sit…

smile…

and pour our greatest love into them.

Posted by: Daniel (originally from his blog Behind the Greenhouse)

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Filed under Order & Balance, Peace, River Living, Simplicity, Thoughts & Insights

Daniel speaks: The awesome power of soil

planting late strawberries today

The other day, my son Prasad and I were preparing the garden bed to plant strawberries, and this thought came to me and I spoke it aloud to Prasad:

“As long as I keep my hands in the soil I will never get depressed.”

Prasad looked at me with a confused look on his face and I repeated it. I explained: as long as our hands are in the earth, as long as we are working with the soil, as long as we are connecting to this earth, we will never be sad. Our mother will always keep us happy if we root our beings in her.

Since that time, this truth has born itself out. On the days I am able to get my hands dirty, planting, digging, etc… I am extremely happy, enthusiastic about my life, clear headed, etc. And… on the days I am not able to dig and plant, I don’t feel so good.

Today, I planted strawberries until the balls of my feet ached and I could only hobble into the house. I noticed that it was like a “hit” of endorphins that smacked me in the brain. It felt amazing. I never knew that gardening could bring so much pleasure to my brain, heart, and mind.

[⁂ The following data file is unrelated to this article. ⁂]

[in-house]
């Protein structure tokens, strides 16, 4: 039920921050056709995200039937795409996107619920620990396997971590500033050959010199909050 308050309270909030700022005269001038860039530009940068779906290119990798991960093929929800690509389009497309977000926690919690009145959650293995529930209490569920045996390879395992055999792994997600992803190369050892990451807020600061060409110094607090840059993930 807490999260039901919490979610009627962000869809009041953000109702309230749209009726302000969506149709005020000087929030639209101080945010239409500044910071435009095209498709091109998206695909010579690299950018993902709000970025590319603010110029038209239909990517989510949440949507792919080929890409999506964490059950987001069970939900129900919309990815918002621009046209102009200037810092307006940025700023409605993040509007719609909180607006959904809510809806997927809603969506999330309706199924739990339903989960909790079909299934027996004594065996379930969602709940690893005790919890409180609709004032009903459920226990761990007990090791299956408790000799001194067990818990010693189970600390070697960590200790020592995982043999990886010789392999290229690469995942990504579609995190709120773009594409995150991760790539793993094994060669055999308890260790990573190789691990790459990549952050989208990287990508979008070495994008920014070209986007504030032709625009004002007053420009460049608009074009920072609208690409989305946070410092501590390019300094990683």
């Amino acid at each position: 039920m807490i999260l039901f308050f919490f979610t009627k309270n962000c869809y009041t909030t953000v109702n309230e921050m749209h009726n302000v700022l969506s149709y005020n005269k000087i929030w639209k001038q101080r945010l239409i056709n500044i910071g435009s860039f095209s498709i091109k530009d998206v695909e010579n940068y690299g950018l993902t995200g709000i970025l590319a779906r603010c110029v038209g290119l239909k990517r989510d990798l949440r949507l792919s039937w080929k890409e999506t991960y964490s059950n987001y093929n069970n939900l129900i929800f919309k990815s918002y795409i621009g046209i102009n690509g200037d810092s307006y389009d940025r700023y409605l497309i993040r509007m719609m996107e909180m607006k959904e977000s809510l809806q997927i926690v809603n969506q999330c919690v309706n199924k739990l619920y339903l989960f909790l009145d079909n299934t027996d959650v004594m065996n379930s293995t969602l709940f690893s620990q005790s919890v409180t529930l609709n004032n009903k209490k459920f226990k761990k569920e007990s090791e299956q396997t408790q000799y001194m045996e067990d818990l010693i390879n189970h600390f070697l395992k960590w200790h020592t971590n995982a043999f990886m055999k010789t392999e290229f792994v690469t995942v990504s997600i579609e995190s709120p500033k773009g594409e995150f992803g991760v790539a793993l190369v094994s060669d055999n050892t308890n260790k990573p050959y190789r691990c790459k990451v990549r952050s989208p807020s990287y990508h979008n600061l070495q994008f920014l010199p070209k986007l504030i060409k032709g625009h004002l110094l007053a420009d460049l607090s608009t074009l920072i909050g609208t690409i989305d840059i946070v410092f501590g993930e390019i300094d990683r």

(I wondered how it would feel to actually be those soft, tender roots. How wonderful they must feel: nurtured, hugged, loved, enveloped by the moist, dark, beautiful earth. They have found their home again.)

My dad (although he had a lot of problems of his own) was a voracious gardener. The garden was the one place I think he connected to a power greater than himself. He always got up at five in the morning and put on his rubber boots and dingy green robe and worked his many gardens. He always wanted me to go out with him, planting, weeding, etc. But I hated every minute of it as a kid. It was boring.

Now, many years later, I am amazed that gardening would bring so much pleasure. Maybe my pops is standing beside me, smiling, as I work the earth.

Just as he did.

posted by: Daniel

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A Brilliant Coop Idea

I could not resist sharing this ingenious Covert Chicken Coop photo published in the most recent Mother Earth News magazine. What a perfect idea– it serves the exact same purpose as a separate chicken tractor (about $159.00 at our local feed store), and offers the same type of grazing potential, protection from flying predators, but with far more square footage. We have a similar trampoline on the South end of our shed where they’d get a lot of sun, shade, and yummy bugs & worms, so we’d like to try this by mid-Spring. These types of set-ups are not meant as a full time residence. Due to predators, they’re recommended for daytime grazing only, unless you offer an actual secure wooden coop or Eglu under the trampoline for them to sleep in at night. It’s also helpful if the chicken wire is staked to the ground. Our hens are going to love this, and just imagine all the greening it will do for the lawn!

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Filed under Chickens, Do-It-Yourself